That had offensive racial undertones, did it not?
But Gaspard took credit for pitching that line for Michaels. He poached it from a scene in the 1980 comedy Airplane! He was OK with racial comedy as long as it didn’t make him feel uncomfortable.
Once, Gaspard said, a writer pitched a segment about fried chicken. Gaspard knew the bit was funny, but had to squash it because if Cryme Tyme did a fried chicken joke once, they’d be expected to do it again.
Six years removed from his time in WWE, Gaspard told me his concern during and after his employment was the glass ceiling placed on the creativity of black wrestlers’ characters. He believed that black wrestlers and other performers of color could only be the color of their skin.
“You kind of get the sense that the black guy will be the black guy. The Asian guy will always have an accent rather than just being a guy of Asian descent. The guy who is Samoan will have to have some kind of face paint,” he said.
When speaking about The New Day, he believed the trio could be the fun-loving act that audiences gravitated toward, but they could only go so far in the company based on how they looked. He didn’t think any member of the group would be allowed to be world heavyweight champion, a mark of a performer’s popularity and/or marketability, which at that time had only been held by three black men in the company’s history.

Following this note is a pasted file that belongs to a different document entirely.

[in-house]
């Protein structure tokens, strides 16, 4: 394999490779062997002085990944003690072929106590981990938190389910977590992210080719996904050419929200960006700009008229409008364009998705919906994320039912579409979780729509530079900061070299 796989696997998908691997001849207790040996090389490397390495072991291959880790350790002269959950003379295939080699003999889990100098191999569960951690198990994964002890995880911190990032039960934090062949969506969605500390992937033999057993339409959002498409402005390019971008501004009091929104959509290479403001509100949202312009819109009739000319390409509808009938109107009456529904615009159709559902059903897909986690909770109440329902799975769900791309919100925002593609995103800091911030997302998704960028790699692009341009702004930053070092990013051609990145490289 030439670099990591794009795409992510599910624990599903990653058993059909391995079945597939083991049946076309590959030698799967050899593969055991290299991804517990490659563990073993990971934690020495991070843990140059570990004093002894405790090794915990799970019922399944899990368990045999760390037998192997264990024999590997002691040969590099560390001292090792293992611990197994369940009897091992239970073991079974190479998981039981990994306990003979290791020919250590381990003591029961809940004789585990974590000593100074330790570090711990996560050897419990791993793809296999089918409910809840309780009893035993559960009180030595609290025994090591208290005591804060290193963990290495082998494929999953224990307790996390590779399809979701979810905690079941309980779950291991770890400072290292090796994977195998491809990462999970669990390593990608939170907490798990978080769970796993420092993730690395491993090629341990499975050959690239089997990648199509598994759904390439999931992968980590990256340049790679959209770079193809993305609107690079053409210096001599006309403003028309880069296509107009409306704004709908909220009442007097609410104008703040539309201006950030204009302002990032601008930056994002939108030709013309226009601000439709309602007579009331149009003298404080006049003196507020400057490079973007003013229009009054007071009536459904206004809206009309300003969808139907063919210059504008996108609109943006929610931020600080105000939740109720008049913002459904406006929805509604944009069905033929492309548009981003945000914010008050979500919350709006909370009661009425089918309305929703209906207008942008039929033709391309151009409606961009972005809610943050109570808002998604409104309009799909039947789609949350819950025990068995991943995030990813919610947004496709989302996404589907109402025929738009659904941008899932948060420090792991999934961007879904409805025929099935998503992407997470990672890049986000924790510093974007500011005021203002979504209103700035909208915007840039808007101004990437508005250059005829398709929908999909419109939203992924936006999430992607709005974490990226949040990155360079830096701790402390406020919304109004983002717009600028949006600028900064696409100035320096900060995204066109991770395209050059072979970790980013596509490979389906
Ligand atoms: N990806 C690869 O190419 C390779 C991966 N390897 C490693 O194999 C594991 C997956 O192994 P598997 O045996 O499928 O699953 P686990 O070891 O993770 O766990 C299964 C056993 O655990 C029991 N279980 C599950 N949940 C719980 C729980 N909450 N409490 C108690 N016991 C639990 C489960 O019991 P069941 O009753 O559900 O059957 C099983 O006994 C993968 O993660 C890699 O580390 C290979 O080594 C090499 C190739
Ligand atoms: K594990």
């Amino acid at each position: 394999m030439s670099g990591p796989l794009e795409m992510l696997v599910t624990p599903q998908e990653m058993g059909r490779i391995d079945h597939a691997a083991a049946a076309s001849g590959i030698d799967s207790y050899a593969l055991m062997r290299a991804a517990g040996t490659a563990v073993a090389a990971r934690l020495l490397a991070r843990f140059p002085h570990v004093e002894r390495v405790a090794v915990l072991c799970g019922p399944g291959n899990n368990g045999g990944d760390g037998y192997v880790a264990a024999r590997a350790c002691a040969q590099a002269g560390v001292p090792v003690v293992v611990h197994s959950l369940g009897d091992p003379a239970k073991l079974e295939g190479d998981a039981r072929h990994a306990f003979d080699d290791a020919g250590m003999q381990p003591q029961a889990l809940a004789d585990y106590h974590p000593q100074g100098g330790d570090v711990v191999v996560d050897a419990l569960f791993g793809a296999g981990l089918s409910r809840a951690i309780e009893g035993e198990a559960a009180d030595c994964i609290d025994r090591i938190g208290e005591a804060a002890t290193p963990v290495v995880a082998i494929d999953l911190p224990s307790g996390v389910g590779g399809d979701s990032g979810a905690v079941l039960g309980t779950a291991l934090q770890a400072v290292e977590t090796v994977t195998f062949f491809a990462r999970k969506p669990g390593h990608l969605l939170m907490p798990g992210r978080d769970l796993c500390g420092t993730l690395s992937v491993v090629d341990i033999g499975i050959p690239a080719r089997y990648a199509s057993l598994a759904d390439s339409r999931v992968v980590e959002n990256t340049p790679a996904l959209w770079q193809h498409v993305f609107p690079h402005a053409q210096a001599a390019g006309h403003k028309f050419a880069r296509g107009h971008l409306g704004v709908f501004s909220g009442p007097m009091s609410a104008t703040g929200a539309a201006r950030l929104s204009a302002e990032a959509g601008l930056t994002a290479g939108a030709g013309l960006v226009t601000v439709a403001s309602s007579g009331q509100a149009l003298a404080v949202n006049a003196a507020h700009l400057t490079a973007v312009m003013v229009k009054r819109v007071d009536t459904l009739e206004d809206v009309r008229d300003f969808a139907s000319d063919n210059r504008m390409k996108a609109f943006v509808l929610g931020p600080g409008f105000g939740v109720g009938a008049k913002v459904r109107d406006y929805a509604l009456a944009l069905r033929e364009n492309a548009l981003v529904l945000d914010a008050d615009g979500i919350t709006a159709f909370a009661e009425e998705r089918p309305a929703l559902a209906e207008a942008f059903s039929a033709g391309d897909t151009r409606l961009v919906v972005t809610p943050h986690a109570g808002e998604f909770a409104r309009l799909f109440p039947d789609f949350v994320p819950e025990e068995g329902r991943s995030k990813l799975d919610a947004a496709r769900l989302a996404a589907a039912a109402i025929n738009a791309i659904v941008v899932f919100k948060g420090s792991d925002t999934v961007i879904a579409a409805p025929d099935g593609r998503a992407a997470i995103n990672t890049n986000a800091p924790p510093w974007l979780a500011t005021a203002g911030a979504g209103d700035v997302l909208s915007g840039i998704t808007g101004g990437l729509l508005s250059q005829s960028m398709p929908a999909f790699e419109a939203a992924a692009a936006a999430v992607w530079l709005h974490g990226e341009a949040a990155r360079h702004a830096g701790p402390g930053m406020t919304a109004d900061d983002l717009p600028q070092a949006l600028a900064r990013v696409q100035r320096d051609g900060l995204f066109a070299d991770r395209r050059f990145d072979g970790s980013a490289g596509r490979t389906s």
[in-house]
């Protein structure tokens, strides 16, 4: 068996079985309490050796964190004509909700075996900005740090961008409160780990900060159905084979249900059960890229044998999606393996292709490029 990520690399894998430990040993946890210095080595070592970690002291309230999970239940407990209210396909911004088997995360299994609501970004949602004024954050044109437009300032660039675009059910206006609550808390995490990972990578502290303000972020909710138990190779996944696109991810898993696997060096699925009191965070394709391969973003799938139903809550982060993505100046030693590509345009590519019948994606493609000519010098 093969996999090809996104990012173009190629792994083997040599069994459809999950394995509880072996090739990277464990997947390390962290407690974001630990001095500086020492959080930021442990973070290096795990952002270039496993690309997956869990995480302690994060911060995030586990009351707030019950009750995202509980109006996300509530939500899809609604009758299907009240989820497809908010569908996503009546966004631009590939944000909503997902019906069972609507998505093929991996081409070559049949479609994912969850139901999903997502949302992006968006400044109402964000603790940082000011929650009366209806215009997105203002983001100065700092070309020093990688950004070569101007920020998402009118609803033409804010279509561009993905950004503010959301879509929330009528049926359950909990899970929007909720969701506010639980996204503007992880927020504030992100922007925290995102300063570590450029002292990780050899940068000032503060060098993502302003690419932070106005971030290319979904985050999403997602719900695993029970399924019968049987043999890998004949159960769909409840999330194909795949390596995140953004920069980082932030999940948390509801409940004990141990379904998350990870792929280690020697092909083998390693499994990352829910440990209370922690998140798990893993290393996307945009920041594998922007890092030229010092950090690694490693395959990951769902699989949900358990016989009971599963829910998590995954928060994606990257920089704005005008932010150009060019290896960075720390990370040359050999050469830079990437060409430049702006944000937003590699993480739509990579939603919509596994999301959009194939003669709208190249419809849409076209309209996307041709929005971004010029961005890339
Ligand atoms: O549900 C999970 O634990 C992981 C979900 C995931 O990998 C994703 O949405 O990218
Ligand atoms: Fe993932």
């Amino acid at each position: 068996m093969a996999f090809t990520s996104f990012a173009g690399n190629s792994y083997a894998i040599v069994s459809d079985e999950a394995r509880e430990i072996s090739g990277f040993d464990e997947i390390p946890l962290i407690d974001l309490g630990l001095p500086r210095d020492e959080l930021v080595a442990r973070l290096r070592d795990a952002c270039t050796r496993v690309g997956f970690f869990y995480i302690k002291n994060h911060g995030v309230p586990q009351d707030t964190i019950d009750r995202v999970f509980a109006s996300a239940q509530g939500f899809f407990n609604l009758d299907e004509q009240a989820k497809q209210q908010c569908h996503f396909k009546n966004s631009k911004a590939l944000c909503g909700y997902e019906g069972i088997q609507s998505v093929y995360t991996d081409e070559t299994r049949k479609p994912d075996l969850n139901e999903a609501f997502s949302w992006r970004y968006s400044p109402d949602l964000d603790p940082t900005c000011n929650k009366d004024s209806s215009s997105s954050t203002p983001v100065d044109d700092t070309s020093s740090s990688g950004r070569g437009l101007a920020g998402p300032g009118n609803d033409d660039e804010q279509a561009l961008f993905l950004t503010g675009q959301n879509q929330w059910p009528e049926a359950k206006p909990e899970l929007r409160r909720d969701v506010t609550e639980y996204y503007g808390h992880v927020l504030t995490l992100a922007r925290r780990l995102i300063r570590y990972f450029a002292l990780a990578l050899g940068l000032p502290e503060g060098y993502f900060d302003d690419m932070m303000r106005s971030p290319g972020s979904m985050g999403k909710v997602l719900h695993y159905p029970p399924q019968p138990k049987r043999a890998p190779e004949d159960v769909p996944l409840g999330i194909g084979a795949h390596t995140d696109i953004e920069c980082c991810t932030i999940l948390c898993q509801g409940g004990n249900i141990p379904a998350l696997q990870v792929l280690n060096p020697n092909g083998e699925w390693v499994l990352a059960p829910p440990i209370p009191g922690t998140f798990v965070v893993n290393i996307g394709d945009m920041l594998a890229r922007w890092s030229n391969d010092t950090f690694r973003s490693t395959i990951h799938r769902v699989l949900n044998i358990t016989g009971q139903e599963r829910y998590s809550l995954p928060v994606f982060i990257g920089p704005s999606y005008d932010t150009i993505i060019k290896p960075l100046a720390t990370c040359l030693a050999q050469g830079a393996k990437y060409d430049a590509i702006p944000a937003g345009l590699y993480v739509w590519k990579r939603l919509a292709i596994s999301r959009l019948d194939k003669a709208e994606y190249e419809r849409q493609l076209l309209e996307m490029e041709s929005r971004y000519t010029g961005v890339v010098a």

But three years later, at WrestleMania in 2019, Kofi Kingston, the eldest member of The New Day, won the heavyweight championship. That same night, a video was posted on social media of Gaspard and another black wrestler, Hassan Hamin Assad, known as MVP, watching Kingston winning the match. Gaspard began to cry as the two embraced. There was an air of “we finally made it.”
Back in 2016, when I asked Gaspard about never becoming the world champion McMahon said he would be, he blamed it on race and backstage politics. But he was content with how his wrestling career had ended, Cryme Tyme and all.
“Me, personally, I’m OK with it. I don’t give a f—,” he said. “It’s the industry that I signed up for.”